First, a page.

New Illinois law forces gas stations to campaign for Pritzker
The content of the signs isn’t quite as important as the message being delivered to Illinois’ gas station owners: “Push our campaign agenda, or we’ll treat you like a criminal and fine you $500 per day.”
A new crop of political signs is sprouting across Illinois, but rather than decorating the roadsides, these are on gas pumps. They contain a lot of legally-prescribed words, but here’s the gist: “Save 2.2 cents a gallon for six months. Vote for J.B.”
Still, the content of the signs isn’t quite as important as the message being delivered to Illinois’ gas station owners: “Push our campaign agenda, or we’ll treat you like a criminal and fine you $500 per day.”
Some explanation is in order.
State lawmakers passed their record $46.5 billion budget April 9 – an achievement for both size and the fact that even propped up with billions in federal pandemic cash, Illinois is still projected to spend more than it takes in for the 21st consecutive year. As state leaders touted their fiscal responsibility, they also spread a little campaign cheer by including tax rebates and delays that amount to $556 for the average Illinois family.
One of those “breaks” was a six-month delay in the next, automatic gas tax hike worth 2.2 cents per gallon. Note: It is a delay, meaning the tax hike scheduled for July 1, 2022, won’t hit until six months later and will give drivers two tax hikes in 2023 as the delayed one is followed by the regular one. The second bump in 2023 likely will be a whopper: 3.8 cents a gallon, taking the tax up to 45.2 cents based on economists’ inflation predictions.
So, the big election-year gift is not even a cut but a delay of the upcoming hike of 2.2 cents for six months – until shortly after the election.
This grand legislative achievement is worth trumpeting across Illinois, so lawmakers decreed each gas pump should carry a sign, 4 inches by 8 inches, with bold lettering reading as follows: “As of July 1, 2022, the State of Illinois has suspended the inflation adjustment to the motor fuel tax through December 31, 2022. The price on this pump should reflect the suspension of the tax increase.”
In fact, that message is so important that lawmakers threatened $500-a-day fines to station owners who fail to herald state politicians’ largess. It would cost $65,000 to defy Gov. J.B. Pritzker between the start date and the election.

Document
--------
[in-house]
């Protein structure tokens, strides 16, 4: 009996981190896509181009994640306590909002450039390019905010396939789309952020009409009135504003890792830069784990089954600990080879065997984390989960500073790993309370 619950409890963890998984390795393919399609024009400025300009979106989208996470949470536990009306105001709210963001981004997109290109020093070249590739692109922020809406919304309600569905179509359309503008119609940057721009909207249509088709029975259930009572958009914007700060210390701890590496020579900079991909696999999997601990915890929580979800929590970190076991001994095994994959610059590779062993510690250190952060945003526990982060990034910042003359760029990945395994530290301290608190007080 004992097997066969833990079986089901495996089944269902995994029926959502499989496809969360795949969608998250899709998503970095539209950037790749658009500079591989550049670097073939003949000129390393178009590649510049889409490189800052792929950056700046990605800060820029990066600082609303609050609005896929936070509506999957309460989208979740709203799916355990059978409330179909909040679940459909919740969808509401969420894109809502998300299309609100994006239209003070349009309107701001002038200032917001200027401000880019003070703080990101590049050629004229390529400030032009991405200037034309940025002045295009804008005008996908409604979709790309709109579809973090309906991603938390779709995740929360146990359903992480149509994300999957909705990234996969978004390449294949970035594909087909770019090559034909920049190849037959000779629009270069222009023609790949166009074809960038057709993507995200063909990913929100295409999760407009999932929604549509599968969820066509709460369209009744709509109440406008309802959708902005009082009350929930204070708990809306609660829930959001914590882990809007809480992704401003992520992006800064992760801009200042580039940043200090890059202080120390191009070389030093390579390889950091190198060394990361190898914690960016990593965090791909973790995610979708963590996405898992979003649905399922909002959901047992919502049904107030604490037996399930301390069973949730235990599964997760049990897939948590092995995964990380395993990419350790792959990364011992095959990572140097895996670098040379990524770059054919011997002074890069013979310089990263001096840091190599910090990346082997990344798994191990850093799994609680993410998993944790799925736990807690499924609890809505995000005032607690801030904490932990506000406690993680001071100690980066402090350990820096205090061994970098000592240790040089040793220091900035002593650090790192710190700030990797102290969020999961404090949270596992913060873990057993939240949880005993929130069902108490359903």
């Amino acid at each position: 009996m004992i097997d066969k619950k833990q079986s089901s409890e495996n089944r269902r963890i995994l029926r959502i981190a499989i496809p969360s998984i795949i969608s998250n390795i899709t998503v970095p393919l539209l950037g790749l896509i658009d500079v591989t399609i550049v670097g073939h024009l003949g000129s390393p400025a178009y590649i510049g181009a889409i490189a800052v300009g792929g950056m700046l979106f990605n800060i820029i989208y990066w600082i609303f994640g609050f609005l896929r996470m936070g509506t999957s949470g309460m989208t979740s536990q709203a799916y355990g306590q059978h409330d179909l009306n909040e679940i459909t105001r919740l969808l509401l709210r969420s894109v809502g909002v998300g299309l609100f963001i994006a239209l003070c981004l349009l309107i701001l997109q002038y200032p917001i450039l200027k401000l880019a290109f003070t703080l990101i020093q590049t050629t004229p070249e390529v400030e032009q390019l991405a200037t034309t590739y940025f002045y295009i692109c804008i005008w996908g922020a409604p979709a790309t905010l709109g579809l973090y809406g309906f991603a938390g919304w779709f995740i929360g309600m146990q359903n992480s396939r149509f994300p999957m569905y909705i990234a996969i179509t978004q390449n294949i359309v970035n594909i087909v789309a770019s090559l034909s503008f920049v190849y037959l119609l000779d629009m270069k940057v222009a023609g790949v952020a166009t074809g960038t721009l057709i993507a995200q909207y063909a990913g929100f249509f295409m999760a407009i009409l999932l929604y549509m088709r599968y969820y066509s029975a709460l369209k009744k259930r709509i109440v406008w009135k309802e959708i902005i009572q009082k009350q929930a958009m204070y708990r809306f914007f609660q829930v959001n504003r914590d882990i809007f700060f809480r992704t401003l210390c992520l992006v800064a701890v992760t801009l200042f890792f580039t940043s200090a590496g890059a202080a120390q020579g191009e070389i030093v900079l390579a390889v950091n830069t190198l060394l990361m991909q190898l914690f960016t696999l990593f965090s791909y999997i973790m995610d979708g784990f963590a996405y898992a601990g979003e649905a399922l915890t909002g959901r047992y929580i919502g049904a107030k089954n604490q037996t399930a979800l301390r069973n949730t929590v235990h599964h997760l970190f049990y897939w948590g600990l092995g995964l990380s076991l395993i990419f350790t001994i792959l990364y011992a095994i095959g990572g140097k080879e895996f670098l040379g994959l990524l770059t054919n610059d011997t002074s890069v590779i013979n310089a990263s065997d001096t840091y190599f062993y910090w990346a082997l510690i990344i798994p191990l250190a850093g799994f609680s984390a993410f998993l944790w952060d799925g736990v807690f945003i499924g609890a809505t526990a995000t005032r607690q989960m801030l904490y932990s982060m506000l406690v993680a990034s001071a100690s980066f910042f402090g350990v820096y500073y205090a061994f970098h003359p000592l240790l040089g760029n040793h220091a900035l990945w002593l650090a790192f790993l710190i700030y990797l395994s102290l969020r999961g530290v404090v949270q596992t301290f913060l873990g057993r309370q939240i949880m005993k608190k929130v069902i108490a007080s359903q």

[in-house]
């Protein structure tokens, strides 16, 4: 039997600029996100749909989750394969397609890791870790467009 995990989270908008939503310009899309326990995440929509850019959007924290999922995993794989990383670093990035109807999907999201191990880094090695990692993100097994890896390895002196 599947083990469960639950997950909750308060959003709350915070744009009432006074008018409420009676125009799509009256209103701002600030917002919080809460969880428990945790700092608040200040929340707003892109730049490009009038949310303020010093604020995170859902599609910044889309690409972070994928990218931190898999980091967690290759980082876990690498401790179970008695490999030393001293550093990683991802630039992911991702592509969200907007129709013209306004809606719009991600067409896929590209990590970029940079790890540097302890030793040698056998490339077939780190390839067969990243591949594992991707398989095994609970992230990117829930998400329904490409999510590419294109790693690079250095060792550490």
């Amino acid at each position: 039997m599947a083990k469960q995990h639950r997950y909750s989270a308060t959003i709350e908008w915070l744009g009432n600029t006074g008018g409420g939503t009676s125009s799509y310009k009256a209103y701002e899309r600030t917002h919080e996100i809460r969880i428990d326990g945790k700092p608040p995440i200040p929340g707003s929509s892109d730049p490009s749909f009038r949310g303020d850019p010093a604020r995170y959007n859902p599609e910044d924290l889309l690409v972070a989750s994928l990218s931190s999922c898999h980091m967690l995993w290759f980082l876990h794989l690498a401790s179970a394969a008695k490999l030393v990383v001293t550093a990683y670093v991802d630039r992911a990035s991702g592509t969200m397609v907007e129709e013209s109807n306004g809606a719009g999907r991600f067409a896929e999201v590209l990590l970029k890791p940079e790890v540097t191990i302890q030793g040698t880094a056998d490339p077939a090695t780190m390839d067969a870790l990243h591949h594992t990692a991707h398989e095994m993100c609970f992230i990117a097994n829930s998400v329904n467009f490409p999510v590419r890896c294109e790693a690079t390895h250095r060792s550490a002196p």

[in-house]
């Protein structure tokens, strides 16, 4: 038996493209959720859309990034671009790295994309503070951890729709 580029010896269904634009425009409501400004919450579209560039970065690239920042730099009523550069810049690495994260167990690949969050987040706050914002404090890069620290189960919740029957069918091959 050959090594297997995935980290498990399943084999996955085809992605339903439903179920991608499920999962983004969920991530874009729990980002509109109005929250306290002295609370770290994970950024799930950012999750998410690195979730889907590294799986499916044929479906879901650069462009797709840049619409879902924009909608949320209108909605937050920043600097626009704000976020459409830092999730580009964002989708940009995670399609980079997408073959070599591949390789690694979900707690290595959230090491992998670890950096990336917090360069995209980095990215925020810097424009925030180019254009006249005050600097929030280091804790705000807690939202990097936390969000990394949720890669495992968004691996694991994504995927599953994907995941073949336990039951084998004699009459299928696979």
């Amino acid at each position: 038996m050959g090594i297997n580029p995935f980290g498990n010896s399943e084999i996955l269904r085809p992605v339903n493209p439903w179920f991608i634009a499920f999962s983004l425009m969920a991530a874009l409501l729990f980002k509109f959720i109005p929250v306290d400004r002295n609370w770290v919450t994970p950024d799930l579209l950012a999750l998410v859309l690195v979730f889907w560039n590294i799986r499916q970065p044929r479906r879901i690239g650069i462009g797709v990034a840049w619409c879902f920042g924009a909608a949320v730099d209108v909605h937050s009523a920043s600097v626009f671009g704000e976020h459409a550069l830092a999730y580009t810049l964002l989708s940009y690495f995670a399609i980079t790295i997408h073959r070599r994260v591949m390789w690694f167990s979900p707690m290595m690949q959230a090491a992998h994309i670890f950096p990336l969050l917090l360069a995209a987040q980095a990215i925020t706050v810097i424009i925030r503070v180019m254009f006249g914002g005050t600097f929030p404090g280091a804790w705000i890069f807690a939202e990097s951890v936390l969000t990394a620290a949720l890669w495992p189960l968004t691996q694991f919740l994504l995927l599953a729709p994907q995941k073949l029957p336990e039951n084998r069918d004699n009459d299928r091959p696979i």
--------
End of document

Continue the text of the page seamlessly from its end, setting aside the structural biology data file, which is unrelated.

Station owners were not amused.
“This industry won’t be forced into offering free election year advertising for the governor,” Josh Sharp, of the Illinois Fuel and Retail Association, said. “Ordering businesses to take part in speech that is compelled by the government under the threat of fines and criminal penalties is unwise and unconstitutional.”
Lawsuits are being discussed.
People are already upset over gas prices driven up by Russia’s invasion of Ukraine, then Illinois makes matters worse with high gas taxes averaging 78 cents a gallon and over $1 a gallon in Chicago. You especially see the difference when Illinoisans cross the Mississippi River to low-tax Missouri, where a gallon is nearly 70 cents cheaper.
“Politicians in Springfield, perhaps a few of them running statewide, fear that they’re going to be the ones to wear the jacket for high gas prices during the fall, and now they’re doing everything they can to get their message out and let people know about this so-called relief,” Sharp said.
Illinois was once No. 10 in the nation for gas taxes. Now it’s No. 2, because in 2019 legislators and Pritzker decided they wanted to spend $45 billion on infrastructure (oink), and to do so needed to double the state gas tax to 38 cents from 19 cents per gallon. Lawmakers insulated themselves from responsibility for future gas tax votes by automatically linking annual increases to inflation.
The current rate is 39.2 cents, which costs each driver $132 more per year than before the tax was doubled. Which begs the question: How much will the six-month delay save a driver?
A little honesty at the gas pump would dictate this sign: “As of July 1, 2022, the State of Illinois has graciously allowed you to keep the price of a fast-food meal. But on Jan. 1, 2023, forget it. You’re welcome.”
This article originally appeared on The Center Square.
Sign the petition
Stop Pritzker’s automatic gas tax hikes
Sign our petition to put an end to Gov. Pritzker’s annual gas tax hikes – and pledge to vote in the 2022 election.
Learn More >